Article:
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Project

Outdoor Lighting: Hanging Trees

Introduction

These conical Christmas trees are crafted from tomato cages. Here, they are hung from the boughs of an oak and illuminate the agave below, lending a touch of winter to an arid climate.

For more ideas and installation tips, see Nights All Aglow.

Materials

  • 3-tier round wire tomato cage
  • Black all-weather electrical tape
  • Monofilament
  • 100-bulb strands of green wire mini lights

Steps

  1. Step 1

    Bend cage's legs to form point; tape together.

  2. Step 2

    Starting at circle beneath point, tie lengths of monofilament halfway between vertical supports. Wrap monofilament once around middle circle, then tie to bottom circle.

  3. Step 3

    Tape prong end of light strand to point. Wrap strand around cage, spacing evenly and securing with tape as needed.

  4. Step 4

    To hang, attach a loop of monofilament.

Source
Martha Stewart Living, December 2007

Reviews (16)

  • 18 Dec, 2008

    I did something like this several years ago. They really look great. I bought some really CHEAP Christmas garlands, wrapped the cages and then added the lights. I wired the trees to large garden pots and used them by our front door. Now, I use them on our deck. Very festive!

    sisterschism

  • 18 Dec, 2008

    I did something like this several years ago. They really look great. I bought some really CHEAP Christmas garlands, wrapped the cages and then added the lights. I wired the trees to large garden pots and used them by our front door. Now, I use them on our deck. Very festive!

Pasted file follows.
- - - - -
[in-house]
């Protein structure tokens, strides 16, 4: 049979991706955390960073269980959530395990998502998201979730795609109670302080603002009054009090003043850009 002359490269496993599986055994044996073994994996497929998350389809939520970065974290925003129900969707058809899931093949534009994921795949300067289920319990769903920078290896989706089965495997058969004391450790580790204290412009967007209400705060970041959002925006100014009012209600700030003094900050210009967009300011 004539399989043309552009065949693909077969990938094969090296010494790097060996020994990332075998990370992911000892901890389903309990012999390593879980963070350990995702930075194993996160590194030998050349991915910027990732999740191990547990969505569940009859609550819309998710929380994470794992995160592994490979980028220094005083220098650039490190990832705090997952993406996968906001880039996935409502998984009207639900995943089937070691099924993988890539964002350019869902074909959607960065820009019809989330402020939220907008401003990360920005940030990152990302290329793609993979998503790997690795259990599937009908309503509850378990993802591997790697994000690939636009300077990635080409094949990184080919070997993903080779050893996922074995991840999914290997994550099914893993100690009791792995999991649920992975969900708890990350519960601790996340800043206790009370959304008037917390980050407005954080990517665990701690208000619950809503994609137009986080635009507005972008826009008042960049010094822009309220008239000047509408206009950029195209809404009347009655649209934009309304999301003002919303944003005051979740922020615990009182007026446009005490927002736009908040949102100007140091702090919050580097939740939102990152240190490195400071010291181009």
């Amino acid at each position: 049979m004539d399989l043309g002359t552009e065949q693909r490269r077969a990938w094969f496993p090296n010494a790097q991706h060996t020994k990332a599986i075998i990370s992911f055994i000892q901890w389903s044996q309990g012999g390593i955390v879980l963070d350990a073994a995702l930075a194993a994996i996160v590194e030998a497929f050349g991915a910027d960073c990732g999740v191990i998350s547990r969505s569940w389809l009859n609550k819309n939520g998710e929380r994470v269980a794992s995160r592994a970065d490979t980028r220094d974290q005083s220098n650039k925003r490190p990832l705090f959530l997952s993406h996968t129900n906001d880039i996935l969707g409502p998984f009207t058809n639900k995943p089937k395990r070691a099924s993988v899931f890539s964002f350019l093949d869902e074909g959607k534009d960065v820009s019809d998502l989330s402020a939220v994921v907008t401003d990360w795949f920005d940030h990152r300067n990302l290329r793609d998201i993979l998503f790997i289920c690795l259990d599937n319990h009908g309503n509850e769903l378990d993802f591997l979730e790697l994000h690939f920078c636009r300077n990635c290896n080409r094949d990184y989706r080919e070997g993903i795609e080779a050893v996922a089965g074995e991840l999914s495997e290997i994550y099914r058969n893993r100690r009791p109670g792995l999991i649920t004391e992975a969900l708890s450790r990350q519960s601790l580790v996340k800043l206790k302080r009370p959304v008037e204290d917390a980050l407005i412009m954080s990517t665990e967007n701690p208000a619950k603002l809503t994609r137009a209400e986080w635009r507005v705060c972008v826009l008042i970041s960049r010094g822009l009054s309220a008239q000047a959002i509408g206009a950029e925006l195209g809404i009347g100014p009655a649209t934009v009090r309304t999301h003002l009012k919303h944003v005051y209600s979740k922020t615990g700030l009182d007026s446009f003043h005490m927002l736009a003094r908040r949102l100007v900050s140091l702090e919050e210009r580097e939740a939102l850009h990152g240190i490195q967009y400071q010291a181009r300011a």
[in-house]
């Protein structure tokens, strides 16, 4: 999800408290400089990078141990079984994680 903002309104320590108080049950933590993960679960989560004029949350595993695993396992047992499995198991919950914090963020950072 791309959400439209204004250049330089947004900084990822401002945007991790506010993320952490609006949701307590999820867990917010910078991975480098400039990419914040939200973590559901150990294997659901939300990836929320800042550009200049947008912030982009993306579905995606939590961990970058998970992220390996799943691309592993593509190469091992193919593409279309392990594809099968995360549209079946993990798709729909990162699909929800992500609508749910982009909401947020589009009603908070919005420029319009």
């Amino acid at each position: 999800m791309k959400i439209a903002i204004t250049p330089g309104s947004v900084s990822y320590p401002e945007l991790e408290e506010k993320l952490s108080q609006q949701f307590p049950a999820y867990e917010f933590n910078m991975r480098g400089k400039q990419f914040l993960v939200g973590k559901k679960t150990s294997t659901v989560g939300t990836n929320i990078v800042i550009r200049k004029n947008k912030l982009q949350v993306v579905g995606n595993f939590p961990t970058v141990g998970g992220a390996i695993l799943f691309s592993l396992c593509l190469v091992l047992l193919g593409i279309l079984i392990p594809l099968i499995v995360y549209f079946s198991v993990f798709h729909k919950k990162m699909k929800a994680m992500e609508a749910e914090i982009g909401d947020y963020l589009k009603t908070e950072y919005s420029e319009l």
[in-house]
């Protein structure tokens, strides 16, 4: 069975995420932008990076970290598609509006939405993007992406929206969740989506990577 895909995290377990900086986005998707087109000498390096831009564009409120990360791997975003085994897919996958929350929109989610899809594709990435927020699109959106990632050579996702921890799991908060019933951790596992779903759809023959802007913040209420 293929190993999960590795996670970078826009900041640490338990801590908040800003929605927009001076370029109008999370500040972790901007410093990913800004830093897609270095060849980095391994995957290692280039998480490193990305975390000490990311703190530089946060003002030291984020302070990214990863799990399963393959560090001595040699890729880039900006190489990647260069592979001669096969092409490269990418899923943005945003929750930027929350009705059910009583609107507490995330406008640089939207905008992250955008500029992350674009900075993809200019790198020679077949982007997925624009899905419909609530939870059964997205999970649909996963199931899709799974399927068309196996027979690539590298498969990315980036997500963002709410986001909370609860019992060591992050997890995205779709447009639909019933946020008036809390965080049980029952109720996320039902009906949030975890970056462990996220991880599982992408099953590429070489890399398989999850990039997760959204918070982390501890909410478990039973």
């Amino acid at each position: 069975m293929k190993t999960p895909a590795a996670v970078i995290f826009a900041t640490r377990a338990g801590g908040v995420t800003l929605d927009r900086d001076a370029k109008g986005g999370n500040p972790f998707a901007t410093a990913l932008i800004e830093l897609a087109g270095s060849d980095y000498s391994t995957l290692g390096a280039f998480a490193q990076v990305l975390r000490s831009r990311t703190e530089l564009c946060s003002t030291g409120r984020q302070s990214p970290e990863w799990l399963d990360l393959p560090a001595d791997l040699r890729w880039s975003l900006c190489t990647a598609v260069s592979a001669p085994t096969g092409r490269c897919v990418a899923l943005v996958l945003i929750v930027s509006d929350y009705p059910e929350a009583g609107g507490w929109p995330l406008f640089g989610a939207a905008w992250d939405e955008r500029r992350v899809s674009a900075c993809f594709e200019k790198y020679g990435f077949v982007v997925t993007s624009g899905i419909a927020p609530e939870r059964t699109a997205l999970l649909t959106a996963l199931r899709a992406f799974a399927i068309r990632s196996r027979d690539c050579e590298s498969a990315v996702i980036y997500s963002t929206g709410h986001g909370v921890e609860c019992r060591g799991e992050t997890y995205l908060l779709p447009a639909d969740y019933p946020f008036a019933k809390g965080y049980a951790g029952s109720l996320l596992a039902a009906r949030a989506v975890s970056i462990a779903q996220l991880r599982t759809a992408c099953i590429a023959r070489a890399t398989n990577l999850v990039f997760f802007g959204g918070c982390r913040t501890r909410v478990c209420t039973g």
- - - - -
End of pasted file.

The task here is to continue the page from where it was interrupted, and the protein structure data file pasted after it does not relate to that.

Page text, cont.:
sisterschism

  • 2 Dec, 2008

    I like this idea, but not so much for hanging. I'm going to use them next to my front door/drive way/patio.

  • 2 Dec, 2008

    I like this idea, but not so much for hanging. I'm going to use them next to my front door/drive way/patio.

  • 3 Nov, 2008

    It took me a second to figure out why, but my assumptions are that the mono filament running vertical between the top and bottom keeps the lights in a cone shape rather then pulling tight between the legs of the cage and becoming more pyramidal in shape.

  • 3 Nov, 2008

    It took me a second to figure out why, but my assumptions are that the mono filament running vertical between the top and bottom keeps the lights in a cone shape rather then pulling tight between the legs of the cage and becoming more pyramidal in shape.

  • 11 Dec, 2007

    I think this is a wonderful idea. I am going to make them, secure them in an attractive pot, decorated them like a Christmas tree, with garland, flowers and such and place them on either side of my door.

  • 11 Dec, 2007

    I think this is a wonderful idea. I am going to make them, secure them in an attractive pot, decorated them like a Christmas tree, with garland, flowers and such and place them on either side of my door.

  • 7 Dec, 2007

    why do you have to put the monofilament between the circles?

  • 7 Dec, 2007

    why do you have to put the monofilament between the circles?

  • 7 Dec, 2007

    I love love love this thanks so much for the idea!!!!!!!!!

  • 7 Dec, 2007

    I love love love this thanks so much for the idea!!!!!!!!!

  • 6 Dec, 2007

    clever

  • 6 Dec, 2007

    clever

  • 28 Nov, 2007

    I made some of these, but I used them on the ground and lined my driveway with them. They are great, I have the best light display so far in the subdivision.
    Judy

  • 28 Nov, 2007

    I made some of these, but I used them on the ground and lined my driveway with them. They are great, I have the best light display so far in the subdivision.
    Judy